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NIDA’S Avant-Garde Award Competition Continues to Foster Transformative HIV/AIDS Research

December 01, 2017

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NIH-funded science continues to make great strides in the fight against HIV. For example, a partnership between NIH and a French pharmaceutical company was recently successful in neutralizing nearly all strains of HIV in primates using an antibody that binds to multiple sites on the HIV virus; it is set to enter human clinical trials next year. But much more research is needed to find ways to reduce HIV transmission and treat HIV/AIDS in high-risk populations such as people who inject drugs. To foster such research, 10 years ago NIDA created its Avant-Garde Award competition to fund bold projects that could have a high impact in preventing and treating HIV/AIDS in drug users. Today, World AIDS Day (December 1), is a great occasion to reflect on the past successes and future promise of the Avant-Garde Award program.

Some of the projects NIDA has funded through this competition have truly transformed the landscape of HIV/AIDS prevention and treatment. For example, one of the first awardees in 2008, Dr. Julio Montaner (University of British Columbia), developed the “treatment as prevention” model (also known as “Seek, Test, and Treat”)—proactively seeking out hard-to-reach injection drug users, testing them for HIV, and initiating antiretroviral treatment as a means of providing effective treatment while inhibiting the spread of the disease to other drug users. A 2010 awardee, Dr. Eric Verdin (University of California, San Francisco), developed a method to identify cells that continue to harbor latent reservoirs of the HIV virus in patients treated with HIV-suppressing medications, so that the processes underlying how HIV persists in the body can be better understood.

This past May, a 2012 Avant Garde Award-winner, Dr. Gary R. Matyas (Walter Reed Institute of Research), reported success in his project to develop a combination vaccine to treat heroin addiction as well as stimulate the immune system to fight HIV. In a preclinical trial, mice that were immunized with the novel vaccine had high levels of antibodies against a protein on the surface of the HIV virus and also showed attenuated response to injected heroin.

This year’s Avant-Garde awardees plan to pursue similarly exciting and potentially transformative projects. Dr. Michael Farzan (Scripps Research Institute) will be conducting preclinical research to develop effective gene therapies to prevent HIV infection in high-risk individuals, including people who inject drugs. Farzan’s method uses an adeno-type virus to deliver HIV-neutralizing antibodies or HIV-inhibiting proteins to their targets; his project will also explore ways to switch off the vaccine to make it safer for long-term exposure.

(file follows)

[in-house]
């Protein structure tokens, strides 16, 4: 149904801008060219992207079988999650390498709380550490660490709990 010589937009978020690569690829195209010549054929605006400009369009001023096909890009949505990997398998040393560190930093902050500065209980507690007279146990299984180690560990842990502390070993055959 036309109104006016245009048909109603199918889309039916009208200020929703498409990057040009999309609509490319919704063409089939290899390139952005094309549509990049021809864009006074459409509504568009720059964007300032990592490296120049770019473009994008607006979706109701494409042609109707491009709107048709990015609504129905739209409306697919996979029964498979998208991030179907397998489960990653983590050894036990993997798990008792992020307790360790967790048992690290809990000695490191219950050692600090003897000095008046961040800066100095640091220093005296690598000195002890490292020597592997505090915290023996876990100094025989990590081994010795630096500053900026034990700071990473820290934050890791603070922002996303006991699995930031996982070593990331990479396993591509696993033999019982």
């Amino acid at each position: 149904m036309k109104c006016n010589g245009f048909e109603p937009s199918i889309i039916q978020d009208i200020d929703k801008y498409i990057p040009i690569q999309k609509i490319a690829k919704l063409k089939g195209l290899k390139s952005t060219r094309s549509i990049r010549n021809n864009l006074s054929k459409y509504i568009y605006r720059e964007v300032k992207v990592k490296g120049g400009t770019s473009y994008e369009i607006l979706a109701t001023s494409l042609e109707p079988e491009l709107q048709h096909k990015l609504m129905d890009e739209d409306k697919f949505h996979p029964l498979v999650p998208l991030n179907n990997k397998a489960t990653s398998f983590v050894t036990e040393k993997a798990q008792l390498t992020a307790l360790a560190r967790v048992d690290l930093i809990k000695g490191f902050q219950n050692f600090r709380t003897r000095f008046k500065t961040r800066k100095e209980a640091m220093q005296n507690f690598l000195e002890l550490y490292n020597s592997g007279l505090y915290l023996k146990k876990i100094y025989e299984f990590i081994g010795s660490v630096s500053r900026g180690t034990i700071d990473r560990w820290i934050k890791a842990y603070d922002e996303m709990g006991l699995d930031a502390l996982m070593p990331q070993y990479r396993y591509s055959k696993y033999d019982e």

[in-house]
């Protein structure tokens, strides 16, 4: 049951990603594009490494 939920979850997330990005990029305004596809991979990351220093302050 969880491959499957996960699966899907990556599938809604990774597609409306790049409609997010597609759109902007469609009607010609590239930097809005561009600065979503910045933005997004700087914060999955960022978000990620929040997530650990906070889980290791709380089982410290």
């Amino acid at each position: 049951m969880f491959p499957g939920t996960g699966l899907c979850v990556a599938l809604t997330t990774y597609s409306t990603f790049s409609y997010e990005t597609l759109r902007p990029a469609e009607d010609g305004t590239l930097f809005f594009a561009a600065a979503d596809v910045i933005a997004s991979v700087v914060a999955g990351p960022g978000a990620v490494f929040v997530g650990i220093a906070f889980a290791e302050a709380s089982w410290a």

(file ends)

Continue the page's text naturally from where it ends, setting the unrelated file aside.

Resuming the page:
Dr. Peter S. Kim (Stanford University) has studied proteins that enable the membranes of viruses to fuse with (and thereby hijack) the body’s cells, using this knowledge to develop novel vaccines. His Avant-Garde Award will be used to develop a way to rigidify the gp41 protein on the surface of HIV-1 proteins, preventing them from merging with the body’s T-cells. It is an approach that could be useful in people like injection drug users who are at increased risk of developing resistance to certain anti-HIV medications.

Dr. Eric M. Poeschla (University of Colorado Denver) studies cellular systems that detect and defend against viral RNA and DNA and that inhibit the body’s immune response to its own nucleic acids. He will use his Avant-Garde Award to study how to enhance an individual’s innate immunity against viruses like HIV-1 using viral RNA-dependent RNA polymerase.

Getr more information on this year’s and past Avant-Garde Award winners. The Avant-Garde Awards are just a few of many projects NIDA funds related to HIV/AIDS research. Other current projects include studies on effects of medical and recreational cannabis in people with HIV/AIDS, efforts to integrate HIV prevention and hepatitis C care in people who inject drugs, and research to develop models for delivering prevention and treatment in hard-to-reach populations such as rural communities. Learn more about NIDA’s AIDS Research Program.

The Avant-Garde Awards provide an important lesson about science—that while safe incremental steps in scientific research are important to discovery, we should not be afraid to fund high-risk/big-payoff approaches too. Both are needed to propel science forward. 

This page was last updated December 2017

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